Twenty-three years later, a familiar face walks into the bookshop where Jo works, dredging up painful memories and rekindling her desire for vengeance. And at the same time, Sergeant David Gray is investigating a balaclava-clad man who is attacking women on a disused railway, shocking the sleepy village of Banktoun. But what is the connection between Jo’s visitor and the masked man?
To catch the assailant, and to give Jo her long-awaited justice, Gray must unravel a tangled web of past secrets, broken friendship and tainted love. But can he crack the case before Jo finds herself with blood on her hands?


M.P. Wright worked in the music industry and also used to be a private eye. Set in sixties Bristol, his debut Heartman follows Joseph Tremaine Ellington, a Bajan detective. In his determination to get it spot on Wright spent three years researching for the book and it was drafted as a screenplay, originally set it in Leicester, and called Rock-A-Bye Blues. He said, “It didn’t pan out the way I wanted it to, and a lovely guy by the name of Damien Walter, a columnist with the Guardian, read the rough manuscript and said, “You need to restructure this and make a novel out of it. This has serious characters which you can develop,” which is what I did.”


Heartman by M.P. Wright

Bristol in the early 1960s: Joseph Tremaine Ellington is a Barbadian ex-policeman who, like many of his generation in the West Indies, has come to the UK to make a new life in the mother country. But the land of opportunity is not all it is cut out to be. It is not just the weather that is cold: so is the welcome. Facing hostility and prejudice at every turn, Ellington struggles to make ends meet. But then he meets community bigwig, Earl Linney, a man with a finger in every pie, who has made good in the white man’s world. Earl needs help in finding Stella Hopkins, a young West Indian woman who has disappeared. Earl does not want go to the police, so he asks Ellington to track her down. With few allies other than his not-so-honest cousin, Victor, Ellington has to keep his wits about him. This is an atmospheric, confident debut: Devil in a Blue Dress meets Chinatown set in the rough world of Bristol nightlife, in the pubs, shebeens and nightclubs that are the haunts of prostitutes and criminals, places where danger lurks around every corner.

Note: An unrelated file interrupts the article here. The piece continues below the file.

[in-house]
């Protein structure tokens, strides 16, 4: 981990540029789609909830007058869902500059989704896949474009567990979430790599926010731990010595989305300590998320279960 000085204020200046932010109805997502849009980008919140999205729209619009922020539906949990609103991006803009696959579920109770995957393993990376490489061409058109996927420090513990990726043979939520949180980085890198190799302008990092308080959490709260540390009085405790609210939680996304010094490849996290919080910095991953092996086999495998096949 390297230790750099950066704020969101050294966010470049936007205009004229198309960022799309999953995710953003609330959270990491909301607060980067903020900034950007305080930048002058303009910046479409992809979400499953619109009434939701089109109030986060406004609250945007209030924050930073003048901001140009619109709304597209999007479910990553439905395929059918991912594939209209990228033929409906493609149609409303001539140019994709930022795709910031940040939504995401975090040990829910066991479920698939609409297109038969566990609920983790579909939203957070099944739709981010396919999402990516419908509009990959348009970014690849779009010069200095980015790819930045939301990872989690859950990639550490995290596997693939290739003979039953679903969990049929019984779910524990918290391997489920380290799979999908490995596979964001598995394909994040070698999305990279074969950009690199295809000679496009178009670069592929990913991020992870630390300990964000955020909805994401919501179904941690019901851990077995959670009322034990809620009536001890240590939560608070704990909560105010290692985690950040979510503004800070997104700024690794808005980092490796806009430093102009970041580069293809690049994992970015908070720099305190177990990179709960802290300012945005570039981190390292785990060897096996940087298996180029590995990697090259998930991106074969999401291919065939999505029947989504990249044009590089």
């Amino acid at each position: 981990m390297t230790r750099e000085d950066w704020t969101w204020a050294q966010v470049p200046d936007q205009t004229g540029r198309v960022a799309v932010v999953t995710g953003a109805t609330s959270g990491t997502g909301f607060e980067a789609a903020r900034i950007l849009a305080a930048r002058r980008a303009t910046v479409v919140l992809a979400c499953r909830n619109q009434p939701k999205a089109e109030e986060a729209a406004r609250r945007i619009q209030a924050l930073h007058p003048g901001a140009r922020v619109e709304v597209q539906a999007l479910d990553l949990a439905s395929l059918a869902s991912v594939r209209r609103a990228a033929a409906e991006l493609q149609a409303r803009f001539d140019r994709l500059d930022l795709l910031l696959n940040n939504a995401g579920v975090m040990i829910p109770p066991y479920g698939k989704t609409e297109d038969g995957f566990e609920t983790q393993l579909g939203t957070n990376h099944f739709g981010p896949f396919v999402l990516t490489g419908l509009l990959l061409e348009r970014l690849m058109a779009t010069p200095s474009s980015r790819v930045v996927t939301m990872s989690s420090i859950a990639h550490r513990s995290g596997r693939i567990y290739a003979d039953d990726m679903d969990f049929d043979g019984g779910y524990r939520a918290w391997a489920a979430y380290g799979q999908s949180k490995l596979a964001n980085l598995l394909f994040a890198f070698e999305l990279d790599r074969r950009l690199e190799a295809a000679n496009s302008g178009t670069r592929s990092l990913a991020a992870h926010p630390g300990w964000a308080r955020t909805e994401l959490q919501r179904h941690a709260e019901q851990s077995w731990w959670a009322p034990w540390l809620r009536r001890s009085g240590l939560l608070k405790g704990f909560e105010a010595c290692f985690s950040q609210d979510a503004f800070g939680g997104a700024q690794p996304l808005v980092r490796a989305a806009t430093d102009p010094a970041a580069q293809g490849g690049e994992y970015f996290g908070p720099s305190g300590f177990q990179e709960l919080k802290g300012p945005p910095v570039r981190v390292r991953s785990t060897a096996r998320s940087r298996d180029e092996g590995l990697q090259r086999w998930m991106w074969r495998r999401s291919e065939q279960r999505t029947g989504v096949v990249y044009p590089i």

Jason Hewitt introduced his book Dynamite Room. It’s set in July 1940 where upon her return to her Suffolk village a runaway 11 year-old girl finds it empty. Her family has gone, so she locks herself in the attic. But later a solider breaks in and the book focuses on their relationship. It’s told from the girl’s point of view and the soldiers’ point of view and Hewitt said, “As the story unfolds we learn what has happened to both of them, what has brought them to this situation and how they affect each other over the five days that they’re trapped together.” Hewitt has experience as an actor and used that to act out scenes that he had written.


The Dynamite Room by Jason Hewitt

July 1940. Eleven-year-old Lydia walks through a village in rural Suffolk on a baking hot day. She is wearing a gas mask. The shops and houses are empty, windows boarded up and sandbags green with mildew, the village seemingly deserted. Leaving it behind, she strikes off down a country lane through the salt marshes to a large Edwardian house the house she grew up in. Lydia finds it empty too, the windows covered in black-out blinds. Her family is gone. Late that night he comes, a soldier, gun in hand and heralding a full-blown German invasion. There are, he explains to her, certain rules she must now abide by. He won’t hurt Lydia, but she cannot leave the house.
Is he telling the truth? What is he looking for? Why is he so familiar? And how does he already know Lydia’s name?
Eerie, thrilling and piercingly sad, The Dynamite Room evokes the great tradition of war classics yet achieves a strikingly original and contemporary resonance. Hypnotically compelling, it explores, in the most extreme of circumstances, the bonds we share that make us human.

The one thing that became clear with this group of new writers was that they were clearly excited about ‘breaking through’ and having an audience for their work – also, the heavy drinking detective/investigator type might be on the way out! Whatever they come up with next it’ll be interesting and it’ll be fascinating to watch their careers grow.